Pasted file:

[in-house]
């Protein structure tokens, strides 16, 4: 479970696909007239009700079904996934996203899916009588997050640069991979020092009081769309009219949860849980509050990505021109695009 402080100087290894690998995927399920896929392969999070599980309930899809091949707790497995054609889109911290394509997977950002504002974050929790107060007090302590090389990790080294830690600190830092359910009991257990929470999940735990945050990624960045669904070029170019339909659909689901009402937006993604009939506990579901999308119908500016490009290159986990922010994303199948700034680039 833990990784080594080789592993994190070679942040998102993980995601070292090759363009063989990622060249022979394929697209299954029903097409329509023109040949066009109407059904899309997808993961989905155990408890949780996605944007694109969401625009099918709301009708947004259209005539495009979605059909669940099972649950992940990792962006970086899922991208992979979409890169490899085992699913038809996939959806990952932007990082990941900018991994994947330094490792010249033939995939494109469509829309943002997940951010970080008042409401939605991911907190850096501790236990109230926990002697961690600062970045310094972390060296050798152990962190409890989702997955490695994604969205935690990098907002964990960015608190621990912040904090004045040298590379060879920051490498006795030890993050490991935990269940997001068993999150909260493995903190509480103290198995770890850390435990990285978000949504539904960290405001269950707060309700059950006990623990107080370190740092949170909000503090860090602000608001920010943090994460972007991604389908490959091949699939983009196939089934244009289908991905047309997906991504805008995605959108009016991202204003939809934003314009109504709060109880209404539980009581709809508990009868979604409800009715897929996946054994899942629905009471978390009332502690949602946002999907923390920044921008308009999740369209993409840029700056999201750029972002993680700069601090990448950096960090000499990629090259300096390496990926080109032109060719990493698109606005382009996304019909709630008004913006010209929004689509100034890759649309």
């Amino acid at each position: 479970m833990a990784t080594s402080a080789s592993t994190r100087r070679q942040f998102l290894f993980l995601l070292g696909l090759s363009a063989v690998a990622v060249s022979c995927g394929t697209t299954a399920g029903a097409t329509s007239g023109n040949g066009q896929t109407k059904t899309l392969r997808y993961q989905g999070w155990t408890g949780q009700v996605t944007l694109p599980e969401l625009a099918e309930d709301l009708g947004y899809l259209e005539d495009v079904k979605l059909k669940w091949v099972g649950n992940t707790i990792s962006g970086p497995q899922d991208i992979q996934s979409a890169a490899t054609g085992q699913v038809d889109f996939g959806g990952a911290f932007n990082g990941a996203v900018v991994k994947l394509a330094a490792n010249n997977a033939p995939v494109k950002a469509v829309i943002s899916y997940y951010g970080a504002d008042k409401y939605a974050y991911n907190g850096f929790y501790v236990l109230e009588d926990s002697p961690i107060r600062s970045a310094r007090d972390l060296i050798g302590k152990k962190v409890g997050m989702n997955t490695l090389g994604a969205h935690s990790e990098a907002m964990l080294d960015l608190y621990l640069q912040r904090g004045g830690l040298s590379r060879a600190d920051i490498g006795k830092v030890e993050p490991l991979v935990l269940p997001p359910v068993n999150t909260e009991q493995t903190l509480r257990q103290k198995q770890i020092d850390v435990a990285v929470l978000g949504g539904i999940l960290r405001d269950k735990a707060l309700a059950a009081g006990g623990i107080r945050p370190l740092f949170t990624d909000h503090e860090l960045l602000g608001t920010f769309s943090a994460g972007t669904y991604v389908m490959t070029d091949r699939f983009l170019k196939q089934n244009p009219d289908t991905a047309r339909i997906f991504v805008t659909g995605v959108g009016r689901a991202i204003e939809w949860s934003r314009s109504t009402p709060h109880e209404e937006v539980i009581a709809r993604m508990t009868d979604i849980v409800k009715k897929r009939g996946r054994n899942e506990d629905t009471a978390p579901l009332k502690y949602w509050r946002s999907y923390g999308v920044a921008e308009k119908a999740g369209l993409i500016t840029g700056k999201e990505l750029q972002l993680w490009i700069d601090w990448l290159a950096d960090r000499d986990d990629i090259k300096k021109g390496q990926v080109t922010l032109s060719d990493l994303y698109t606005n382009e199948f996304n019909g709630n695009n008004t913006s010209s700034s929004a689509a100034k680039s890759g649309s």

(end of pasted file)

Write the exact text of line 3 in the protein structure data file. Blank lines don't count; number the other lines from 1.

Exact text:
């Amino acid at each position: 479970m833990a990784t080594s402080a080789s592993t994190r100087r070679q942040f998102l290894f993980l995601l070292g696909l090759s363009a063989v690998a990622v060249s022979c995927g394929t697209t299954a399920g029903a097409t329509s007239g023109n040949g066009q896929t109407k059904t899309l392969r997808y993961q989905g999070w155990t408890g949780q009700v996605t944007l694109p599980e969401l625009a099918e309930d709301l009708g947004y899809l259209e005539d495009v079904k979605l059909k669940w091949v099972g649950n992940t707790i990792s962006g970086p497995q899922d991208i992979q996934s979409a890169a490899t054609g085992q699913v038809d889109f996939g959806g990952a911290f932007n990082g990941a996203v900018v991994k994947l394509a330094a490792n010249n997977a033939p995939v494109k950002a469509v829309i943002s899916y997940y951010g970080a504002d008042k409401y939605a974050y991911n907190g850096f929790y501790v236990l109230e009588d926990s002697p961690i107060r600062s970045a310094r007090d972390l060296i050798g302590k152990k962190v409890g997050m989702n997955t490695l090389g994604a969205h935690s990790e990098a907002m964990l080294d960015l608190y621990l640069q912040r904090g004045g830690l040298s590379r060879a600190d920051i490498g006795k830092v030890e993050p490991l991979v935990l269940p997001p359910v068993n999150t909260e009991q493995t903190l509480r257990q103290k198995q770890i020092d850390v435990a990285v929470l978000g949504g539904i999940l960290r405001d269950k735990a707060l309700a059950a009081g006990g623990i107080r945050p370190l740092f949170t990624d909000h503090e860090l960045l602000g608001t920010f769309s943090a994460g972007t669904y991604v389908m490959t070029d091949r699939f983009l170019k196939q089934n244009p009219d289908t991905a047309r339909i997906f991504v805008t659909g995605v959108g009016r689901a991202i204003e939809w949860s934003r314009s109504t009402p709060h109880e209404e937006v539980i009581a709809r993604m508990t009868d979604i849980v409800k009715k897929r009939g996946r054994n899942e506990d629905t009471a978390p579901l009332k502690y949602w509050r946002s999907y923390g999308v920044a921008e308009k119908a999740g369209l993409i500016t840029g700056k999201e990505l750029q972002l993680w490009i700069d601090w990448l290159a950096d960090r000499d986990d990629i090259k300096k021109g390496q990926v080109t922010l032109s060719d990493l994303y698109t606005n382009e199948f996304n019909g709630n695009n008004t913006s010209s700034s929004a689509a100034k680039s890759g649309s």